Second half was more of the same, really. Miller, having dropped one
corner early on only to gather it again rather nervously, took every ball
above knee height in the area comfortably, and looked to have rediscovered
a bit of confidence. He also saved Brentford¹s best chance of the night,
getting a hand to a bullet header from a corner and tipping it over the
bar. We didn't have that many shots on goal the only one which sticks
in my mind was when Noel-Williams fired narrowly over after a seemingly
lazy dribble from the left-hand edge of the box. Then, we scored again. The ball
was played in to Andrews, who was jostled by one of their centre-halves, and it
broke to Tommy Mooney, who carried it into the box and smashed a shot past
Dearden via a deflection from the boot of a defender. He strutted for the rest
of the match - even his usually terrible through-balls worked - and Gifton should
have had a third when some excellent individual skill and determination took him past
everyone Brentford quite literally threw at him, and he shot straight at the keeper from
just outside the six yard box. However, as he created it entirely on his own, I think
we can forgive him.
This, then, was a good game - we got Gibbs' outrageous opener,
the mass brawl after one of their players did something to Miller I couldn't see, and Steve Palmer
got away with some delightfully late tackles due to the ref's bizarre interpretation of the
advantage rule. Also, although there was an element of luck about both our goals,
we did well enough overall to win the game more comfortably, and Brentford
looked frankly bad. The attack was probably the main reason - although Andrews
had an off-day, whether through tiredness, jadedness or whatever, he and
Noel-Williams still held the ball up okay, moved around, gave the midfield easy passing
options, and I reckon this was one of the main reasons we won. At the final whistle,
Tommy Mooney came over to strut some more, as did everyone else, Man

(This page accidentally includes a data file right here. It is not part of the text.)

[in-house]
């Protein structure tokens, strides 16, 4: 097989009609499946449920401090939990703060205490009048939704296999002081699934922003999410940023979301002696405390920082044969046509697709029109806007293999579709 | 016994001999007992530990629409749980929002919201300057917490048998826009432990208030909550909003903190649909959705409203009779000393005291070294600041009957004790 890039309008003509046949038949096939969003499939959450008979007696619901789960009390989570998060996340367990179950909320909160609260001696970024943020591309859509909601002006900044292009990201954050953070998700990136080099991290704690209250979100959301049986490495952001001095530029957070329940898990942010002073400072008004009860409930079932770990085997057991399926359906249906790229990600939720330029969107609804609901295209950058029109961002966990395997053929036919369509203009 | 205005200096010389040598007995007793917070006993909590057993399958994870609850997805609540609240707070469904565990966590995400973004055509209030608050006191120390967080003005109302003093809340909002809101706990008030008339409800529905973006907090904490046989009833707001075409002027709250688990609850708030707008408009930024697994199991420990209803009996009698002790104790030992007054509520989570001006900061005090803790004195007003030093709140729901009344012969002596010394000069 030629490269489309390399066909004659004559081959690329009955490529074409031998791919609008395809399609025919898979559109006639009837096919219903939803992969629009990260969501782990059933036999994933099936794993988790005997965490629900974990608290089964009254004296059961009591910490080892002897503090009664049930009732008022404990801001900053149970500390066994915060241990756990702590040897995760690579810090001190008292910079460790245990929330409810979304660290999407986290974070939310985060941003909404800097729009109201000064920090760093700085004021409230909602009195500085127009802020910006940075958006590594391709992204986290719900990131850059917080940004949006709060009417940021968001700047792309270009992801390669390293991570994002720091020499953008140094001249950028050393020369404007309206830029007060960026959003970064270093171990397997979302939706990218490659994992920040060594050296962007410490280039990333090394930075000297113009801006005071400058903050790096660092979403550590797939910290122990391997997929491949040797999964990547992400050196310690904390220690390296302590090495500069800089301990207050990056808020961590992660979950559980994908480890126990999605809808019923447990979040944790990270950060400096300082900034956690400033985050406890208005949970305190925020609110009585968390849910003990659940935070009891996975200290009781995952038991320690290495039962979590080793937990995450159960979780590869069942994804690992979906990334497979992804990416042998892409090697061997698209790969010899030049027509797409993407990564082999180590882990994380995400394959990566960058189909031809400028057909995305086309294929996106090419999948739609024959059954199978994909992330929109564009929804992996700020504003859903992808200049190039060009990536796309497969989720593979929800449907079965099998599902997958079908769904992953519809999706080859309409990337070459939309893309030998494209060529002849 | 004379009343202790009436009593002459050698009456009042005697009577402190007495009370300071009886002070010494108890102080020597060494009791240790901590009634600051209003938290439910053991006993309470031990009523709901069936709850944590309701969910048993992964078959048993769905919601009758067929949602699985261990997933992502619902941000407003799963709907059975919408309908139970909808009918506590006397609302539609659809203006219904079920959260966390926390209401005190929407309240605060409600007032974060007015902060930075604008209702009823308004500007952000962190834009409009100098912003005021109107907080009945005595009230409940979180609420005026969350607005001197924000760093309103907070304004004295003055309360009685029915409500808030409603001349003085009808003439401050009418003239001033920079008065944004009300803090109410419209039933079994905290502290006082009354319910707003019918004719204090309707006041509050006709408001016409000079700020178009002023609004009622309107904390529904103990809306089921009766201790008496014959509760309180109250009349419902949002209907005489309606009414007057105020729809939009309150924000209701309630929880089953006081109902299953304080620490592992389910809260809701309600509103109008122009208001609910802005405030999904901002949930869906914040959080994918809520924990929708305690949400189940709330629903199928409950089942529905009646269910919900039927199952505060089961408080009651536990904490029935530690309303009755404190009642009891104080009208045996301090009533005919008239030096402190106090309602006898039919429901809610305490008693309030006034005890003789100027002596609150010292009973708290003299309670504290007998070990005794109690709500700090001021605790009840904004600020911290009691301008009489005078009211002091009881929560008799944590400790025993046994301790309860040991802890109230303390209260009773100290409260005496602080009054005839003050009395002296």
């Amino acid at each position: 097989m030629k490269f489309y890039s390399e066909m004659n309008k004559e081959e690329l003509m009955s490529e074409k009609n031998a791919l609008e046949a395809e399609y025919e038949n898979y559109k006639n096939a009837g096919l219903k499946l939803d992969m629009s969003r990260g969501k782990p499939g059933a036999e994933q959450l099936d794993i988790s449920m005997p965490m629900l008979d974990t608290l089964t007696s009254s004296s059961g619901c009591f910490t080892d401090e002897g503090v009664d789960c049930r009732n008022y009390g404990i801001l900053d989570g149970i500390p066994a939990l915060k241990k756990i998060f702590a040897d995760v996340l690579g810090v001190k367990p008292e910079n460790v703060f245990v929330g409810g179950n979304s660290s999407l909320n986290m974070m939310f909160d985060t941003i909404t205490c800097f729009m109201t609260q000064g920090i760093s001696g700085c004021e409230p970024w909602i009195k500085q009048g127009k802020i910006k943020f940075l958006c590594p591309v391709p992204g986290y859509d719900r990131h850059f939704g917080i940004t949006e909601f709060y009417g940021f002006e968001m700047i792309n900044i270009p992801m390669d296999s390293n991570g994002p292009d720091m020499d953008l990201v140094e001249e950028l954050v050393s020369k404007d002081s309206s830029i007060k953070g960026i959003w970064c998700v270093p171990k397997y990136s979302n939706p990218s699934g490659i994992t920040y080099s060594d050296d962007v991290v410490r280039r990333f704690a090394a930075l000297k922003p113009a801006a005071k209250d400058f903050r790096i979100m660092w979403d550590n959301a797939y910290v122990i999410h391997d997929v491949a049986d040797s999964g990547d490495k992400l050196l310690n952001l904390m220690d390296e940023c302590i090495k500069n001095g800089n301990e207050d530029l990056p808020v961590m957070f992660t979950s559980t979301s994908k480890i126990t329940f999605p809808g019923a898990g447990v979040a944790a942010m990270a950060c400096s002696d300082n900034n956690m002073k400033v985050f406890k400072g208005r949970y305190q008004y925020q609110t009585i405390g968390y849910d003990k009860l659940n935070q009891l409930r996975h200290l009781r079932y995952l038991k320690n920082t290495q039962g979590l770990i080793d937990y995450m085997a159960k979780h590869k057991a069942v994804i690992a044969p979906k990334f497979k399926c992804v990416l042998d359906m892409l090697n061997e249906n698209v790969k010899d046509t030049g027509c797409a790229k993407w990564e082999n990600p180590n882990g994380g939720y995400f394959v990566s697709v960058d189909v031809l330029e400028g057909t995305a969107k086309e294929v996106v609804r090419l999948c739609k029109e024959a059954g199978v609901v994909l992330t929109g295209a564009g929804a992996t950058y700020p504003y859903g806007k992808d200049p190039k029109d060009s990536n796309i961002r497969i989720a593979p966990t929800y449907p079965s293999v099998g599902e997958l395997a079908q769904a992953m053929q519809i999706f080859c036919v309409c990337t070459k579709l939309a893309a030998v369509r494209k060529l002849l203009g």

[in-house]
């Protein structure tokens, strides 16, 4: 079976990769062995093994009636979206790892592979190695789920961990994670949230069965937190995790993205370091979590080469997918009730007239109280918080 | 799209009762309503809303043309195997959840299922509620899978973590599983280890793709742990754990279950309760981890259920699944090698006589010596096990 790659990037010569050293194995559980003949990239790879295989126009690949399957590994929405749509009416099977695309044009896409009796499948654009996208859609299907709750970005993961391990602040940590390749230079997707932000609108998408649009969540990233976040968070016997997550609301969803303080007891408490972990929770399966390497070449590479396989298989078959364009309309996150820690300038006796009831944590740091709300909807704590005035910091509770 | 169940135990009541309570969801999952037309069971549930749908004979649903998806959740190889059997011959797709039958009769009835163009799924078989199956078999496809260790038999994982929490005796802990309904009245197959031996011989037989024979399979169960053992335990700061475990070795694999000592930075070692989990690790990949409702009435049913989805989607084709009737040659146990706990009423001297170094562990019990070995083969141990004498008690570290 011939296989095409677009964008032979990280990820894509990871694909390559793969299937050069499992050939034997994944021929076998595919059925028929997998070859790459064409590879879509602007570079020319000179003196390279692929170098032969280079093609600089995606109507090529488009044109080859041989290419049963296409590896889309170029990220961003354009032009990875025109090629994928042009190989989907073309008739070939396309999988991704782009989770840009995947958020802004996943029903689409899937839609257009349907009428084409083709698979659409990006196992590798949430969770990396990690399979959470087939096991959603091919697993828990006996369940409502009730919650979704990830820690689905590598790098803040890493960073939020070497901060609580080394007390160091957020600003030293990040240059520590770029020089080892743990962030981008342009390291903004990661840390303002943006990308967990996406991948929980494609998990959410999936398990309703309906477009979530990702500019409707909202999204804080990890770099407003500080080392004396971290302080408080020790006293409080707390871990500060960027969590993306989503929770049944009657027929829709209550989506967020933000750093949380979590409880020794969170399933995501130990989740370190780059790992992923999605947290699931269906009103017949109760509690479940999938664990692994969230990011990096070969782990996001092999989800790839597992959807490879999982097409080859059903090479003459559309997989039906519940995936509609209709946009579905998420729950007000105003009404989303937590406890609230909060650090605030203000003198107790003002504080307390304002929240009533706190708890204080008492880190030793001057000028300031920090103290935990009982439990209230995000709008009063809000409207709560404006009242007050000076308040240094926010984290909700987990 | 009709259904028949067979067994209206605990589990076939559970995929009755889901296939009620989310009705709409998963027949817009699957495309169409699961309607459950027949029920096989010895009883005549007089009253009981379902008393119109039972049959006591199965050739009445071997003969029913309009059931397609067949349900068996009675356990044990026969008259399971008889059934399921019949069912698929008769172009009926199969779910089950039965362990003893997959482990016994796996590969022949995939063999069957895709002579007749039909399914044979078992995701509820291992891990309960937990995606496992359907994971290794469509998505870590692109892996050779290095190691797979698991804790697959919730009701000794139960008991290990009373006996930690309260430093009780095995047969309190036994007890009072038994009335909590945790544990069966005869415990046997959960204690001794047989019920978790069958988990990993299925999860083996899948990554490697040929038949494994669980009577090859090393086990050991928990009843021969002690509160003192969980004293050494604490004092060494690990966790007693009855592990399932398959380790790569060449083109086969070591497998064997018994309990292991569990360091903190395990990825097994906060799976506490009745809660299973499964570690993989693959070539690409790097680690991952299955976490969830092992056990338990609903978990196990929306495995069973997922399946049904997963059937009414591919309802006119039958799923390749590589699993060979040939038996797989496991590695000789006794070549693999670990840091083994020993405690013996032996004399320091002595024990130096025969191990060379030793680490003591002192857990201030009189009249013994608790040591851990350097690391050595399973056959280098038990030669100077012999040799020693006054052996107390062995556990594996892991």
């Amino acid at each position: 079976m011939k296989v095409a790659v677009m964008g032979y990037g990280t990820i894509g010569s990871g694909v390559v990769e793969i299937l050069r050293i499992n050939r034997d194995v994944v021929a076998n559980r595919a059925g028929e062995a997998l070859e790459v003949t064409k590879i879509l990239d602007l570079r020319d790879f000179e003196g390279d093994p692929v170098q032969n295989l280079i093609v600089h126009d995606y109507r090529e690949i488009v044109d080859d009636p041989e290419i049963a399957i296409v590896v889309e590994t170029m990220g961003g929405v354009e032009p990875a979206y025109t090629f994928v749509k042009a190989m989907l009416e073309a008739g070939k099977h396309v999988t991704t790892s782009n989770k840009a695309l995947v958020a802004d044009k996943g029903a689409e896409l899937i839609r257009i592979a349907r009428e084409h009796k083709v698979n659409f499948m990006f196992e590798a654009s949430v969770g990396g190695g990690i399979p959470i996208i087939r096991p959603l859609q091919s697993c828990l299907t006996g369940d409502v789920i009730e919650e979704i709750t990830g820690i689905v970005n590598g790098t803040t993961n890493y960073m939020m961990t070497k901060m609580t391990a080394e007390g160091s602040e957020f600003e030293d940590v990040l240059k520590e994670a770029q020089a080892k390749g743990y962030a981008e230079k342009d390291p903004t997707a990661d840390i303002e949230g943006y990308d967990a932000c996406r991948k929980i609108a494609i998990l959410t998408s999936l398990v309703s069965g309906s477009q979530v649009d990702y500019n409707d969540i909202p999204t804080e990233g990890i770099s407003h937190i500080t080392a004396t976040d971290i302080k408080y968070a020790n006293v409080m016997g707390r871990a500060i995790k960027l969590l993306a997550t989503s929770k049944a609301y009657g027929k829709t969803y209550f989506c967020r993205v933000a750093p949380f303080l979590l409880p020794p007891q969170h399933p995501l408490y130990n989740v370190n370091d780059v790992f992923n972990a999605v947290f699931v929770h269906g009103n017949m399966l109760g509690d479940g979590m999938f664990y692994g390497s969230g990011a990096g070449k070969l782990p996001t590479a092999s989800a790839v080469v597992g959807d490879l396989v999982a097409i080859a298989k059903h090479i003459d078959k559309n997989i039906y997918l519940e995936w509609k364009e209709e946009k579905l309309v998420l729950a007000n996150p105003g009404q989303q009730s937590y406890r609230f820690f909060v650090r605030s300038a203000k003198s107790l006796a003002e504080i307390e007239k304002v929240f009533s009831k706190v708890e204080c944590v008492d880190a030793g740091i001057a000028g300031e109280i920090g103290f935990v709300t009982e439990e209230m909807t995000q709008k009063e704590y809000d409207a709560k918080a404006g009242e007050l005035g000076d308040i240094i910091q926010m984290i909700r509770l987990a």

Utd had lost again, at Old Trafford, to Chelsea, and we're back up near the top.
Roll on whoever we play next.
Great victory, nagging doubts
Report by Ian K Grant
After the draining experiences of Tuesday night, this game took on an added significance. Unfortunately,
most of us seemed too knackered to work ourselves up to that kind of fervour twice in a week - despite
another impressive attendance and a fine result against the leaders, the atmosphere was distinctly muted.
The team news didn't exactly inspire confidence either. Richard Johnson's suspension wasn't too worrying
since it inevitably meant the return of Gary Penrice to a midfield role that he appears to be growing accustomed to.
Dominic Ludden's Holmes-inflicted injury was a different matter. The decision to re-shuffle the side (Nigel
Gibbs at left back, where he struggled purposefully in a wholly unnatural position; Darren Bazeley at right back;
first year pro Clint Easton in midfield) in preference to giving Paul Robinson another chance seemed a strange one.
But I won't carry on about that because I'll start shouting about the size of our squad again and, besides, the
result vindicates Kenny's decisions...
It was, even by usual standards, an undistinguished affair. The fact that Brentford have been this
season's pace-setters indicates that we might as well draw lots to decide the promotion places - either
we played out of our skins or they're a very ordinary side.